Hi all. Rookie woodworker here with a rookie mistake. After gluing and bisc
uiting my first table top, I had a few seams that were not flush (kinda far
off). I used 40 grit sandpaper to sand down the joints and then proceeded
up to 400 grit. It felt smooth to the touch and I went ahead and stained an
d put a coat of polyurethane on. After the poly, the subtle rough edges bec
ame very apparent. Is that normal? (ie for a poly to enhance mistakes)
I thought a couple more coats of poly would smooth them out since they are
not too deep, but did not do much. Any recommendations? I am not sure if t
here is a special lacquer that could fill in the scratches, or if I just ap
ply a heavier amount poly and sand out, or just go back to square one and r
esand to the way it should've been.
Any feedback would be most welcome. Thank you.
Here's my 2 cents, and remember you get what you paid for. I'm jumping in since
it is almost 1am central time, and nobody else is likely to give you bad advice
this late at night.
If you have an end table, just put a doily on it and no one will notice the
scratches. Table cloth for a dining table, and if it is a coffee table it will
soon be cluttered with magazines and no one can see the defects.
If I had deep, 40 grit scratches, I'd sand down until smooth, doing the entire
top to keep things level. Start with 80 grit and remove all scratches, then go
to 120 then 180. You could go as high as 220, but a lot of folks here on the
wREC seem to think that is plenty when top coating with PU. If the scratches
are in the 120 grit range, I'd be tempted to let the top cure for a few days,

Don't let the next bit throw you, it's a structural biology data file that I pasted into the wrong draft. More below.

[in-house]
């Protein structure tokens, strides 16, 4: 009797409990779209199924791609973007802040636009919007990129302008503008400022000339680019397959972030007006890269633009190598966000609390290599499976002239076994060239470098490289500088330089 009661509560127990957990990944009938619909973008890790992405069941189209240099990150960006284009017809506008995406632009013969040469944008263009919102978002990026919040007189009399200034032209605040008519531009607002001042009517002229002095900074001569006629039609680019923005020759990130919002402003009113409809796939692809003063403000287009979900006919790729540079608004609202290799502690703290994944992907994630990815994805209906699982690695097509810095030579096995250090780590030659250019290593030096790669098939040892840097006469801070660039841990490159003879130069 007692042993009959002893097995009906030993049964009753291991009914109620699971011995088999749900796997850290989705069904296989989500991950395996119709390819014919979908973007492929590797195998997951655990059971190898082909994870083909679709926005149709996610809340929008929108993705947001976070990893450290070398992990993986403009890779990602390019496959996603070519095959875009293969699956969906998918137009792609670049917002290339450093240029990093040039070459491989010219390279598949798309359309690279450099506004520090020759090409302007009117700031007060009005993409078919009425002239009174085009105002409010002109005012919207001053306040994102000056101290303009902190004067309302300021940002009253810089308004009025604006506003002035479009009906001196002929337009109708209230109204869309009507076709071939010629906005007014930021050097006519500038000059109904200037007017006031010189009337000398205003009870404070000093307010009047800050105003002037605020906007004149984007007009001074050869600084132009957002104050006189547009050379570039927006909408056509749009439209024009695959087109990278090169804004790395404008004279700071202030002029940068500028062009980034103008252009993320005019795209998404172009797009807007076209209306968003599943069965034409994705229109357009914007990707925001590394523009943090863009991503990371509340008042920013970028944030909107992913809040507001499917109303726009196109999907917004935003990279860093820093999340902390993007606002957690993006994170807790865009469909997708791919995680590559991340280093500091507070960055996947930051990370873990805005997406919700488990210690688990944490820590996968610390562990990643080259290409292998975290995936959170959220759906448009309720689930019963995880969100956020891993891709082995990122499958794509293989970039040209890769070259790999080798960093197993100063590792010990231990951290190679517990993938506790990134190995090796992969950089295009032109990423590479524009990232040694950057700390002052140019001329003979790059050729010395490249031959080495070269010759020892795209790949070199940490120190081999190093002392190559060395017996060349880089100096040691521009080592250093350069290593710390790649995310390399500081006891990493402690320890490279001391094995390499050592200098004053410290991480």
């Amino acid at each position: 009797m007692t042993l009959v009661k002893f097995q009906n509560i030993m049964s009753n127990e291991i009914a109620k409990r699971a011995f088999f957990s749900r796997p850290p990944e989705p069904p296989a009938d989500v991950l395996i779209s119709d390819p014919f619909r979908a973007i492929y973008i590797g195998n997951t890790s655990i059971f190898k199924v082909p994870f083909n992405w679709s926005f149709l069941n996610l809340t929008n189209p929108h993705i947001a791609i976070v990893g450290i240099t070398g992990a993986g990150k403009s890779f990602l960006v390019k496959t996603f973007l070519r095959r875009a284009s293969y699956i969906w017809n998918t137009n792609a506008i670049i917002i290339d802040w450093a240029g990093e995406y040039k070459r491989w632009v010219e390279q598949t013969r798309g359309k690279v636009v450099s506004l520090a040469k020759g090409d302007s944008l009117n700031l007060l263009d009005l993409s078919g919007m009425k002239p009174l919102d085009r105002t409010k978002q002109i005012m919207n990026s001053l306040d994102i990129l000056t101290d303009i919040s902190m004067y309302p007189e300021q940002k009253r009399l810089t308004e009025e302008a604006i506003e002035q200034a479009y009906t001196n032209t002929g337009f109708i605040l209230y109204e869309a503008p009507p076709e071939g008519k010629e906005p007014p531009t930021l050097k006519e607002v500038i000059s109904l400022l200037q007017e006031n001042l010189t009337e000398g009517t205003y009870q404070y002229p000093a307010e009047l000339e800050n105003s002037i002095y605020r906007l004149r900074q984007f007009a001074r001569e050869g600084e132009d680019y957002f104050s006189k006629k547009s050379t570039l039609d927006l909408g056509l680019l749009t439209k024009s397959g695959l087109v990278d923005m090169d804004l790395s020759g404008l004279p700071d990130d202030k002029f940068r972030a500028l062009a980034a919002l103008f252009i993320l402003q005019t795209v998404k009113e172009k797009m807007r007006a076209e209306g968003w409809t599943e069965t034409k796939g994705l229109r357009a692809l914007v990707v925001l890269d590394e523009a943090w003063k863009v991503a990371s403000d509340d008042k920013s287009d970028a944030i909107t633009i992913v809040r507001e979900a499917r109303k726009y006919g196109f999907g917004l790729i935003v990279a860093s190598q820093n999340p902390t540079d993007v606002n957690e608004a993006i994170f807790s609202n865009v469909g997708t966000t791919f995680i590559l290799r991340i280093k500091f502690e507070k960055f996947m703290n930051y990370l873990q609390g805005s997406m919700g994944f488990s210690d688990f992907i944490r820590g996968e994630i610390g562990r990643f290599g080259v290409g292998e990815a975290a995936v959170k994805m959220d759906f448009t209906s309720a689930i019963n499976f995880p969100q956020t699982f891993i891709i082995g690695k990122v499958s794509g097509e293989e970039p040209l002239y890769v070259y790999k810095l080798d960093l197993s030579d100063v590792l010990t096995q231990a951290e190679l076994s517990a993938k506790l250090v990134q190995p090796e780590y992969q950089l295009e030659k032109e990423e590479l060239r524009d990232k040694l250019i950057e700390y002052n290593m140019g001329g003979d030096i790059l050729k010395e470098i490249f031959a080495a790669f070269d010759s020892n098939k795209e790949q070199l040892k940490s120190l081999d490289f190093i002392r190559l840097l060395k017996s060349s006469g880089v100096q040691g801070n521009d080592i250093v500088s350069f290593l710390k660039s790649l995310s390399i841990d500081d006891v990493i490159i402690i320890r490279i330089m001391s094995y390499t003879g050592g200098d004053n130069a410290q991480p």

then sand 120-180-220 and try another coat. Using PU as a grain filler is not
what it was designed for and will probably end up looking like a piece of
Some of the experts will chime in later today. FWIW, make yourself some cauls
for the next table top, buy lots of clamps and see if you can get a straighter
glueup to reduce sanding. I used to use a belt sander, but frankly, I'm not
very good with it and tend to leave gouges in the wood using one. I do better
with hand planes and scrapers. In a moment of weakness a few months ago, I
bought a Performax 16/32 at an estate sale, but have not needed it yet.
Before you start finishing again, set up a bright light almost horizontal to the
table top and look very closely for any defects. A raking light will make them
show up well. Use the light from all directions. If you can see or feel a
defect, it will almost certainly show up int he finished product. Fix every
defect you find before you start applying finish. Make that last sentence into a
chant for all your future finishing.
Welcome to the group, and don't do anything until Lew, Swing, Leon and some of
the other much more experienced folks (who do this for a living, not a hobby)
can weigh in.
Someone will surely suggest Plastic Wood and yellow paint, but I won't. Where
is Joat when we need him?
On Tuesday, July 23, 2013 12:04:37 AM UTC-5, djc wrote:
scuiting my first table top, I had a few seams that were not flush (kinda f
ar off). I used 40 grit sandpaper to sand down the joints and then proceede
d up to 400 grit. It felt smooth to the touch and I went ahead and stained
and put a coat of polyurethane on. After the poly, the subtle rough edges b
ecame very apparent. Is that normal? (ie for a poly to enhance mistakes)
e not too deep, but did not do much. Any recommendations? I am not sure if
there is a special lacquer that could fill in the scratches, or if I just
apply a heavier amount poly and sand out, or just go back to square one and
resand to the way it should've been.
I'll add a penny's worth: After I glue up a table top, I take it to the loc
al lumber yard and have them run it through their wide belt sander at 80 gr